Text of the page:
A Capehart Scatchard Blog

Governor Murphy Signs Legislation Clarifying Effective Date of Hand And Foot Bill

By on November 13, 2020 in Legislation with 0 Comments

Earlier this year the new hand and foot bill became effective on January 21, 2020.  This bill marked a significant change in the New Jersey Workers’ Compensation Act.  The language was unambiguous in augmenting the number of weeks for injuries of the hand, foot and fingers.  However, the language was less than clear concerning its effective date. Did it apply only to cases filed after January 21, 2020?  Did it apply to all cases pending as of January 21, 2020?

On October 30, 2020, Governor Phil Murphy signed legislation amending L. 2019, c. 387 to clarify that the law was intended to apply to cases that were pending in the Division but not yet settled and cases that were filed on or after the date of enactment.  Now the question is what do practitioners and judges do in regard to orders that were entered over the past 10 months using the pre-2020 rates for a hand or foot injury?

Before addressing this issue, let’s recap how this law changes New Jersey Workers’ Compensation Act.  Until the passage of this law, under N.J.S.A. 34:15-12 an injured worker would receive 2.45 weeks for each percentage of compensation for hand injuries.  The law increased the weeks to 2.6 for each percentage of compensation until the level of 25%.  At that level and above, each percentage gets compensated at 3 weeks.

Similarly, the new law raised the long-standing compensation for foot injuries from 2.3 weeks per percentage to 2.5 weeks until the level of 25%. At that level and above, each percentage gets compensation at 2.85 weeks.   It should be noted that the hand and foot law does not apply to reopener claims. 

The law made some other minor changes such as raising the weeks for finger injuries and raising the death benefit to $5,000 from $3,500 for a person who died from any cause other than the accident or occupational disease during the period of payments of permanent injury.

When the law passed in January, judges and practitioners seemed to split fairly evenly around the state on whether the law should only apply to cases newly filed after January 21, 2020 as opposed to cases pending in the Division in January 2020 but filed before that date.  Given the lack of consensus, many pending cases were settled using pre-2020 rates.  That meant somewhat less money in permanency awards for petitioners.

In light of the recent legislation from the Governor clarifying the effective date of this law, employers and practitioners are now asking the following questions:

  1. Did the parties expressly agree to use the pre-2020 rates as part of negotiations and was this agreement made part of the court record?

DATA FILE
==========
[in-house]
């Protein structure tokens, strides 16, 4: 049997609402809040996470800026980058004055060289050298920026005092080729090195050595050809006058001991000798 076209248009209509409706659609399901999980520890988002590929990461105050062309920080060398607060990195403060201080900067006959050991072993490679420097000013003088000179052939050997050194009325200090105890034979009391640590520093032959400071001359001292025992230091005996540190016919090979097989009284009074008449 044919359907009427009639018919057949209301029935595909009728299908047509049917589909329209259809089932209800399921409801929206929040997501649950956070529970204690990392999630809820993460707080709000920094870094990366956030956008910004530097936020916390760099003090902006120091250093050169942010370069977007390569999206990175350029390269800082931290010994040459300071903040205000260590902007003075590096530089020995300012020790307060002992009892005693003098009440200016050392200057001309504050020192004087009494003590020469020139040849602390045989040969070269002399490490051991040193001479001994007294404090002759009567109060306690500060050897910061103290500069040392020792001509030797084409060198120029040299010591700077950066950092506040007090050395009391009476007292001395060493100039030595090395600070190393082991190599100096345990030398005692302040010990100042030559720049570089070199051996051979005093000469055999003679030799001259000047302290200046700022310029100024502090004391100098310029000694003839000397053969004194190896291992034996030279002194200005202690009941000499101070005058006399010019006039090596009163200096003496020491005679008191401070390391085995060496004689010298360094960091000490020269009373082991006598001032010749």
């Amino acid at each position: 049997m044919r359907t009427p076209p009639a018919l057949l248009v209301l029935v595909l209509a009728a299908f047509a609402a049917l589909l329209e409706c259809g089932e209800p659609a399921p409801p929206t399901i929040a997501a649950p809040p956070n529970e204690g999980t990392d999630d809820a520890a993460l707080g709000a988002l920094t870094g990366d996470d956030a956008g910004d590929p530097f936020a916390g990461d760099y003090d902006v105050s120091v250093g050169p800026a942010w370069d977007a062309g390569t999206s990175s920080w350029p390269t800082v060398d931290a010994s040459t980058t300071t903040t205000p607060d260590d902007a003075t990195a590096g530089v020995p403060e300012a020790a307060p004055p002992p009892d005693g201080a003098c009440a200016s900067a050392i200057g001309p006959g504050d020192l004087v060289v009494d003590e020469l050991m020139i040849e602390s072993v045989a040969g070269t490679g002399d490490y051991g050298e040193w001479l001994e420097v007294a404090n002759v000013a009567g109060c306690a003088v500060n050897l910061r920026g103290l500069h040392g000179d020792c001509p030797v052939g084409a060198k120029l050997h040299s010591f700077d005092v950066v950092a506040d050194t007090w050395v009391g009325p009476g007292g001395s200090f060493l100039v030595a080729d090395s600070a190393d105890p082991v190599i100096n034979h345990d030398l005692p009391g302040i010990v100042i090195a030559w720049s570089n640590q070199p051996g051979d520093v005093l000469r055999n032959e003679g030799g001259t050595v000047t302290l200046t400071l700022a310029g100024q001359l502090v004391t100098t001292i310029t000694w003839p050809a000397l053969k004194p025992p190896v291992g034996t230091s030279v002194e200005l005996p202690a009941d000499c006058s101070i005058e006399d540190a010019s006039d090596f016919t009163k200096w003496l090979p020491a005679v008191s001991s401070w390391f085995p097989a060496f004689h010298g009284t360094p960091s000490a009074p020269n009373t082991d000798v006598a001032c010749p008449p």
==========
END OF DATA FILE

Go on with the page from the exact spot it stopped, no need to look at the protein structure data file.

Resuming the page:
2. Did petitioner reserve rights to revisit the issue of the law’s effective date in the event of clarification from the Appellate Division or the Governor?
  3. Was the issue never discussed or addressed at all on the record when the case settled?

In the first situation, respondents will argue that the order should not now be amended.  In the second and third situations, applications to modify the award may be filed, or the parties may even consent in some cases to amend the prior order should they agree.  When there is a genuine dispute, it will become important to obtain a copy of the transcript at the time the order was entered to see what the parties stipulated to on the record and whether rights were reserved.  Correspondence between counsel before the date of settlement may also be relevant in determining the intent of the parties.  Given that hand and foot injuries comprise a large percentage of New Jersey claims, one can anticipate significant disputes over the ensuing months.



About the Author

About the Author:

John H. Geaney, a shareholder and co-chair of Capehart Scatchard's Workers' Compensation department, began an email newsletter entitled Currents in Workers’ Compensation, ADA and FMLA in 2001 in order to keep clients and readers informed on leading developments in these three areas of law. Since that time he has written over 500 newsletter updates.

Mr. Geaney is the author of Geaney’s New Jersey Workers’ Compensation Manual for Practitioners, Adjusters & Employers. The manual is distributed by the New Jersey Institute for Continuing Legal Education (NJICLE). He also authored an ADA and FMLA manual as distributed by NJICLE. If you are interested in purchasing the manual, please contact NJICLE at 732-214-8500 or visit their website at www.njicle.com.

Mr. Geaney represents employers in the defense of workers’ compensation, ADA and FMLA matters. He is a Fellow of the College of Workers’ Compensation Lawyers of the American Bar Association and is certified by the Supreme Court of New Jersey as a workers’ compensation law attorney. He is one of two firm representatives to the National Workers’ Compensation Defense Network. He has served on the Executive Committee of Capehart Scatchard for over ten (10) years.

A graduate of Holy Cross College summa cum laude, Mr. Geaney obtained his law degree from Boston College Law School. He has been named a “Super Lawyer” by his peers and Law and Politics. He serves as Vice President of the Friends of MEND, the fundraising arm of a local charitable organization devoted to promoting affordable housing.

Capehart Scatchard is a full service law firm with offices in Mt. Laurel and Trenton, New Jersey. The firm represents employers and businesses in a wide variety of areas, including workers’ compensation, civil litigation, labor, environmental, business, estates and governmental affairs.


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